The problem with the Court of Appeal decision is that it looked at Harper and tried to interpret it as if it were an act of Parliament,” Sirota said. “But that’s not how this is supposed to work.”

Harper was mostly a Section 2(b) decision but it touched on Section 3 as well. The majority in the case said that the two rights cannot be conflated — then went ahead and did that anyway by asserting that “the right to meaningful participation [in an election] includes a citizen’s right to exercise his or her vote in an informed manner.”

“Spending limits,” the majority wrote, “must be carefully tailored to ensure that candidates, political parties, and third parties are able to convey their information to voters.”

In Working Families, the Ontario Court of Appeal read Harper as offering two tests, or “proxies,” for deciding whether a law’s restriction on voters’ access to information violates the Charter: whether the restriction was “carefully tailored” and whether it leaves room for a “modest informational campaign.”

The problem with those proxies is that they’re extremely hard to define — so much so, said Sirota, that the majority and dissenting opinions in Working Families both offered “plausible” interpretations that came to completely different conclusions.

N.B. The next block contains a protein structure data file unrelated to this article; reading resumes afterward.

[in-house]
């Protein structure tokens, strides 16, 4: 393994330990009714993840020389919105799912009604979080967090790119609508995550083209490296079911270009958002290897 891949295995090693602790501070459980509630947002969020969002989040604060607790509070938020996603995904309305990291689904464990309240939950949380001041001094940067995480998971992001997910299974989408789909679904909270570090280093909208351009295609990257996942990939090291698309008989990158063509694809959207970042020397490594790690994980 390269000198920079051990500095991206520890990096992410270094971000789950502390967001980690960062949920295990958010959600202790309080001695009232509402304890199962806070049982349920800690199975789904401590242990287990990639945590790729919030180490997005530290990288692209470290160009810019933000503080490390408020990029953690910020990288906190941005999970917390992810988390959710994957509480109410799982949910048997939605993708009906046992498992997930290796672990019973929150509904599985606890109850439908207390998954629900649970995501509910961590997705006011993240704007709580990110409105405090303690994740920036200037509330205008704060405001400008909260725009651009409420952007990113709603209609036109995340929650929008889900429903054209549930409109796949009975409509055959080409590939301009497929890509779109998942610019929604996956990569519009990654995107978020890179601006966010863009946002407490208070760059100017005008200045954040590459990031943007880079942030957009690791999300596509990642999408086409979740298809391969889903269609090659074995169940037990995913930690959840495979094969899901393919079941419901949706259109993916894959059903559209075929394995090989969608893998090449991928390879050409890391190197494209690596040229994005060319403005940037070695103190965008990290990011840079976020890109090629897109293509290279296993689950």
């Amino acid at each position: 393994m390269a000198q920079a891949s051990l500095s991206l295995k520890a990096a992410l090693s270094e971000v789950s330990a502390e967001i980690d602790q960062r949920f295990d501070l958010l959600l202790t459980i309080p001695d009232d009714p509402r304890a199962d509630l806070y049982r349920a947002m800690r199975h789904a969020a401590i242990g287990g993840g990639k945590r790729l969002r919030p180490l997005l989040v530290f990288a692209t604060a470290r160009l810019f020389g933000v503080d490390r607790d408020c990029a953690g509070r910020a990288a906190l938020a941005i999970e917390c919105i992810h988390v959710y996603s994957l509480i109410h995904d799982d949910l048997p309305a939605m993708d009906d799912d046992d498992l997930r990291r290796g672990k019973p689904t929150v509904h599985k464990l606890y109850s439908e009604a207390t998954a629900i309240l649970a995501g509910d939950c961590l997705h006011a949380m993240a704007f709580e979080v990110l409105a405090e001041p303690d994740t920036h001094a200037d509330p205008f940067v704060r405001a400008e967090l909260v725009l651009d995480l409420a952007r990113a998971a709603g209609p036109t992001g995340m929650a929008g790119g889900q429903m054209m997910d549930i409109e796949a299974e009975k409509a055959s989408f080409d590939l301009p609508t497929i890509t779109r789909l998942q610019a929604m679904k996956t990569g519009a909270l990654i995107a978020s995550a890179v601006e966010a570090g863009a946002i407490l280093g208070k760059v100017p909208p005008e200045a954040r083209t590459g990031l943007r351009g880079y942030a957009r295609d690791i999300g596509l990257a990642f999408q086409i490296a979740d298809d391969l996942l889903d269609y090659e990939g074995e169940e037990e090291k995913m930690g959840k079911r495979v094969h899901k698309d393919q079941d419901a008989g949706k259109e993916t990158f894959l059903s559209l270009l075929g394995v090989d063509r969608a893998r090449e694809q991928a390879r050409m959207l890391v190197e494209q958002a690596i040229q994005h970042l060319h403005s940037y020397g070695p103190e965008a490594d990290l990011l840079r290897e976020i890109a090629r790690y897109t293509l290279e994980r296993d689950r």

“The discussion of Section 3 in Harper is too vague and self-contradictory to mean much of anything, let alone provide any guidance to the courts that are nonetheless bound to apply it,” Sirota wrote in his blog, Double Aspect, a year ago.

“It’s not the Court of Appeal judges’ fault that they have a hard time puzzling out whether ‘careful tailoring,’ ‘modest information campaign’ or ‘meaningful participation’ is the test for a Section 3 violation, and what any of these things mean.”

Duff Conacher of Democracy Watch, which is also applying for intervener status, said that one big problem with both Harper and Working Families is that no government or court has ever bothered to define what a “modest information campaign” requires.

“The problem with these spending limits in law is that they’ve been plucked out of the air,” he said.

“No one, no government has ever done a study to determine what it takes to field a modest informational campaign. The appeal court heard no evidence on that, and courts should not be deferring to governments on what a modest informational campaign requires.”

Sirota said he’d like to see the Supreme Court entirely abandon Harper as a Section 3 precedent because it’s too tangled to be useful.

“What we’ve got in this case is a court reading an informational component into a Section 3 case, when that’s actually a Section 2 argument,” he said.

“But a Section 2 argument is, of course, unavailable because of the notwithstanding clause.”

Still, Harper is precedent and binding. Sirota said it’s more likely that the Supreme Court will try to elaborate on it in some way. But that could lead anywhere given how “fuzzy and impressionistic” Harper is. There also aren’t a ton of Section 3 cases to draw on.

“The Supreme Court could go with the majority or minority decision (in Working Families) and make it look like it was obvious from the outset,” he said.

“But the entire Harper framework is completely made up and makes no sense. There’s no test here. There’s nothing.”